Intermediate+ Word of the Day: stalk

stalk (verb, noun) /stɔk/ LISTEN

If you stalk an animal or a person, it means that you pursue them without being noticed in order to capture them. However, stalking a person also has another meaning, which is ‘to follow or contact someone continually,’ usually in a way that annoys them or intimidates them. If someone stalks an area that means they roam through it without being easily noticed and, figuratively, stalk can mean ‘to spread through in a steady or sinister manner.’ It also means ‘to walk with stiff or proud strides.’ As a noun, the stalk is the stem of a plant or any slender supporting or connecting part of a plant.

Example sentences

  • The hunter stalked her prey through the woods.
  • The obsessed fan has been stalking his favorite actor for months.
  • Muggers stalk the streets of the city at night.
  • Disease stalked the land.
  • Furious, Gemma stalked out of the room.
  • Aaron cut the stalks of the flowers to the right length for the vase.
  • The apple hung from the branch by its stalk.

In pop culture

Stalking in the sense of constantly following or contacting someone is a crime in many countries. The person being stalked usually feels intimidated by the stalker’s behavior and it is not unusual for the stalker to progress to acts of violence. The 2004 British film Enduring Love, starring Daniel Craig and Rhys Ifans, shows the relationship between a stalker and his victim. You can see the trailer here:

Did you know?

In these days of electronic communications, if you are being stalked, there is a good chance that much of the contact your stalker makes with you will be online. This is called cyberstalking. As well as contacting you online, it may involve tracking what you are doing and where you are, by using social media, and gathering information about you in order to try to intimidate or embarrass you. Some jurisdictions have specific laws about cyberstalking and many others include cyberstalking in legislation against stalking or harassment.

Other forms

stalker (noun), stalking (noun)

Origin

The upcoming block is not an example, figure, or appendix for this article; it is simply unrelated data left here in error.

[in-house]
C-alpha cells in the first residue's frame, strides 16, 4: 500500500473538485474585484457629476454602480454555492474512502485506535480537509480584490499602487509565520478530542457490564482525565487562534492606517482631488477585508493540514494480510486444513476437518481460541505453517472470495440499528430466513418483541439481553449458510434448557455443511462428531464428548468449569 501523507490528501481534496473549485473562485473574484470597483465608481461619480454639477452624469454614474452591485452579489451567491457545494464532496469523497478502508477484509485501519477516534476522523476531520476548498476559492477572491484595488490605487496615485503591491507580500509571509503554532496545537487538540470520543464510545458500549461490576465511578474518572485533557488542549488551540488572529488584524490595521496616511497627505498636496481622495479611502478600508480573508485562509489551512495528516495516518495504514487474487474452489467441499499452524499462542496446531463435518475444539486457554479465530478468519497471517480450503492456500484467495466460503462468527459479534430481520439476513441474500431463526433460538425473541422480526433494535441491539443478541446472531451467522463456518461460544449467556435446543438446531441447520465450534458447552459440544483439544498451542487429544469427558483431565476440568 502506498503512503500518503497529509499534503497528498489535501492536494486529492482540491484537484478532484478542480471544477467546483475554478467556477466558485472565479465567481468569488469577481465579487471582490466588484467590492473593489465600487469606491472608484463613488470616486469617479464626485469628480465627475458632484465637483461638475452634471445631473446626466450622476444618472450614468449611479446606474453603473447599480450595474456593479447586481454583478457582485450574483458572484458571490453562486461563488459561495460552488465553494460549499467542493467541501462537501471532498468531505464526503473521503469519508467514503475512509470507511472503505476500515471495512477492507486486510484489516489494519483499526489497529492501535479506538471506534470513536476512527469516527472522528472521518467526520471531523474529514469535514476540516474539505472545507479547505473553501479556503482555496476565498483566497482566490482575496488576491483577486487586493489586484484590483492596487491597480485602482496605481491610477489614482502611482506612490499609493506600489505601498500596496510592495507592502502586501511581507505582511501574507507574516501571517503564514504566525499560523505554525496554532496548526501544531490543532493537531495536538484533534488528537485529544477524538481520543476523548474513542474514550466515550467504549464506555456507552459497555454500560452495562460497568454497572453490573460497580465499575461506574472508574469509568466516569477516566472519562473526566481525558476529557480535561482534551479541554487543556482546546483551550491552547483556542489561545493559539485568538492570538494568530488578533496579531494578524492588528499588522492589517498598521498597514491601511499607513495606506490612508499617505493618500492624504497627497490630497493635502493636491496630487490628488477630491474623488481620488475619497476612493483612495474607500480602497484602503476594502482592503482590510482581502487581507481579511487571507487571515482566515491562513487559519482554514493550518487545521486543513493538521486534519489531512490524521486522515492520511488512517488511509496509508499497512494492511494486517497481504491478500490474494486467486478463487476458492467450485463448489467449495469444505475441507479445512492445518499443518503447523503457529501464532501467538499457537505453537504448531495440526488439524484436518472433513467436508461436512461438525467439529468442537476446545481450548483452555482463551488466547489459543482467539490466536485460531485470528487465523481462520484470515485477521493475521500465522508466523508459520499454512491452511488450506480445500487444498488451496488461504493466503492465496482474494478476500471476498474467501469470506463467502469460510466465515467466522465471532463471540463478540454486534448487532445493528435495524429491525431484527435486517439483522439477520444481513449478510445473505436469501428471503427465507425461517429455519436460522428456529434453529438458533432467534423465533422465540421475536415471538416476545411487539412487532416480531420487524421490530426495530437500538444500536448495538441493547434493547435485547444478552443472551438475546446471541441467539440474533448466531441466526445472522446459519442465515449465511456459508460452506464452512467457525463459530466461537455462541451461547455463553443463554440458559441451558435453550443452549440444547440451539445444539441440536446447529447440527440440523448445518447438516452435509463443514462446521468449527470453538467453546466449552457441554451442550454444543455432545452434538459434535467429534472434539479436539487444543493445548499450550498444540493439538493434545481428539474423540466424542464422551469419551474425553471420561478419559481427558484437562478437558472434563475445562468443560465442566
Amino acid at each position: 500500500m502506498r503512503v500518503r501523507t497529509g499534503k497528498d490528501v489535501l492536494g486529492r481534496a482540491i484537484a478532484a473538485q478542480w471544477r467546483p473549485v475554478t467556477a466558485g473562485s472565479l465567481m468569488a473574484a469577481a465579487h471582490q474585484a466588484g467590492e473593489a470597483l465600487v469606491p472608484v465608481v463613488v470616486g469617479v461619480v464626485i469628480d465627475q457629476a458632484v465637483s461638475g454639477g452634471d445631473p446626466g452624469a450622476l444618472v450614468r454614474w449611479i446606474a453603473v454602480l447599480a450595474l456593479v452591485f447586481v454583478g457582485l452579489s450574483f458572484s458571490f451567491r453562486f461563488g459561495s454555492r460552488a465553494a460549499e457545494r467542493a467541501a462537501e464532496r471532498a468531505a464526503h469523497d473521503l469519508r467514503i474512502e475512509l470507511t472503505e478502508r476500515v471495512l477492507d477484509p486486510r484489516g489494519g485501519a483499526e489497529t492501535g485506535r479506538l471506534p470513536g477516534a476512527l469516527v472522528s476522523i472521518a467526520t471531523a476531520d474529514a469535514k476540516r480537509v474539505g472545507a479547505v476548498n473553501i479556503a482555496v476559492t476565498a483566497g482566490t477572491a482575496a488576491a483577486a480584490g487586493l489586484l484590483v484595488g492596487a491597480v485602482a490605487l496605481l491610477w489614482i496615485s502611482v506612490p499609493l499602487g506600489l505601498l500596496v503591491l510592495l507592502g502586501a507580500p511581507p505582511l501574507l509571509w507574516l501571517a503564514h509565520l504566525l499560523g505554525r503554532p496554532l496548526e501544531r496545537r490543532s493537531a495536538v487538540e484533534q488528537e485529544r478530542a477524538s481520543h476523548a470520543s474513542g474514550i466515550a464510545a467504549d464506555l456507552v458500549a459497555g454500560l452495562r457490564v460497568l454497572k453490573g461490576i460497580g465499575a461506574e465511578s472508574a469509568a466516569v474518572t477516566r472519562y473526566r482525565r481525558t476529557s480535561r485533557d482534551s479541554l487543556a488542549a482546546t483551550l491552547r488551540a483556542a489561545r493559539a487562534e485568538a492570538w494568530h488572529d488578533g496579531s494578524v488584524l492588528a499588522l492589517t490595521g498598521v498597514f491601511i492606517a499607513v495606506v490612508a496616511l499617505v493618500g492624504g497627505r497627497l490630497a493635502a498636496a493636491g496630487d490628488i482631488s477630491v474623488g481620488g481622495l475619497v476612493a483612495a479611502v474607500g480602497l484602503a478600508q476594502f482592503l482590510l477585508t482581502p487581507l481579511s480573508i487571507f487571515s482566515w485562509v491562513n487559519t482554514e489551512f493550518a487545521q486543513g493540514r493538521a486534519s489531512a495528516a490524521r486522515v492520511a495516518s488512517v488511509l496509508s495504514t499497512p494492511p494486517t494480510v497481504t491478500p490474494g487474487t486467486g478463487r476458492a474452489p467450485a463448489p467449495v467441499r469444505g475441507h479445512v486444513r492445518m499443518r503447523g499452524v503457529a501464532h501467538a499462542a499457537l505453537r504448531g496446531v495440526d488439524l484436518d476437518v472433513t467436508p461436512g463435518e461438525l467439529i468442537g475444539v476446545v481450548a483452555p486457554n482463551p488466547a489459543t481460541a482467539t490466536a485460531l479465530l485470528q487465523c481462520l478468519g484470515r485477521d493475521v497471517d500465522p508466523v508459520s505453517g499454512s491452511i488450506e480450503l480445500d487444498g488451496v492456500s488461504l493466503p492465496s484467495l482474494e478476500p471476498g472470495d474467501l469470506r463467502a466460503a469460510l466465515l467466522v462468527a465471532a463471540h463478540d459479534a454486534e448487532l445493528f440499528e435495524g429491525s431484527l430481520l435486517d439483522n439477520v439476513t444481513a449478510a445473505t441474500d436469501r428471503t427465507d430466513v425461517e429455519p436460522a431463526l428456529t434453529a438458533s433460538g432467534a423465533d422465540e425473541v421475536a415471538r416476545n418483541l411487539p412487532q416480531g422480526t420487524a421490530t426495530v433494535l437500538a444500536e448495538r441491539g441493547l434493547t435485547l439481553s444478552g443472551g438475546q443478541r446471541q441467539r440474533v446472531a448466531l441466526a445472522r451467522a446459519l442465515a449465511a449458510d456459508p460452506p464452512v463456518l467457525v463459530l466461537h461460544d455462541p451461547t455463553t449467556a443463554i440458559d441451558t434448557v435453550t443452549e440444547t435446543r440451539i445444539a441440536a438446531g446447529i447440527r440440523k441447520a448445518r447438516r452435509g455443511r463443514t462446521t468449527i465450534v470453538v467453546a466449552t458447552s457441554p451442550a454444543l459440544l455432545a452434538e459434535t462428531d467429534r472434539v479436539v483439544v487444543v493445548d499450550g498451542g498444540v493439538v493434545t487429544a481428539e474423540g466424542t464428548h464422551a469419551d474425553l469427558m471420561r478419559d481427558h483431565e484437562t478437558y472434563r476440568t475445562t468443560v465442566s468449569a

Stalk, as a noun meaning the stem of a plant, dates back to the late 13th or early 14th century, as the Middle English stalke. It probably evolved from stale (meaning ‘a stalk, one of the uprights of a ladder, or handle’) with a diminutive -k. It can be traced back to the Old English noun stalu (the wooden part of a tool), from the Proto-Germanic root stalla– and the Proto-Indo-European root stol-, a variant of stel– (to put, stand or put in order). Stalk is related to the Old High German stellen (to set, place) and the Old English steala (a stalk or support) and steall (place), as well as the Greek stellein (‘to put in order or make ready,’ ‘to equip or dress with weapons or clothes,’ or ‘to prepare (for a journey) or dispatch,’ the Albanian shtiell (to wind up, reel up or collect), the Old Prussian stallit (to stand), and Modern English words such as apostle, forestall, install, stale, stalion, stall, still, stilt, stole, and stout. It has been used to describe long, thin structures in animals since the early 19th century. Stalk, as a verb meaning ‘to pursue stealthily,’ dates back to before the year 900, in the form of the Old English verb –stealcian, usually found as bestealcian, meaning ‘to walk warily or steal along.’ Most linguists believe that it can be traced back to the Proto-Germanic verb stalkon, a frequentative of the Proto-Indo-European verb root stel-, which is believed to be a variant of ster– (to rob or steal). Some linguists disagree with this theory, and theorize that stalk appeared in the mid-13th century as the Middle English verb stalken, and was influenced by the Old English verb as well as the noun stalk. Either way, stalk is related to the Old Saxon stelan, the Old Norse and Old Frisian stela, the Dutch stelen, the Old High German stelan, the German stehlen and the Gothic stilan (all meaning ‘to steal’), as well as the English words steal and stealth. The figurative sense, to spread through in a sinister manner,’ dates back to the early 17th century, but the sense ‘to harass obsessively’ is very new; it has only been used since 1991. The verb stalk, meaning ‘to walk proudly or stiffly,’ dates back to the early 16th century. Its origin is uncertain. It may have evolved from the Old English noun stealcung (an act of going stealthily) and adjective stealc (steep or lofty), meaning it could be distantly related to the other sense of stalk, or it could have been influenced by the noun stalk, with the notion of long strides.

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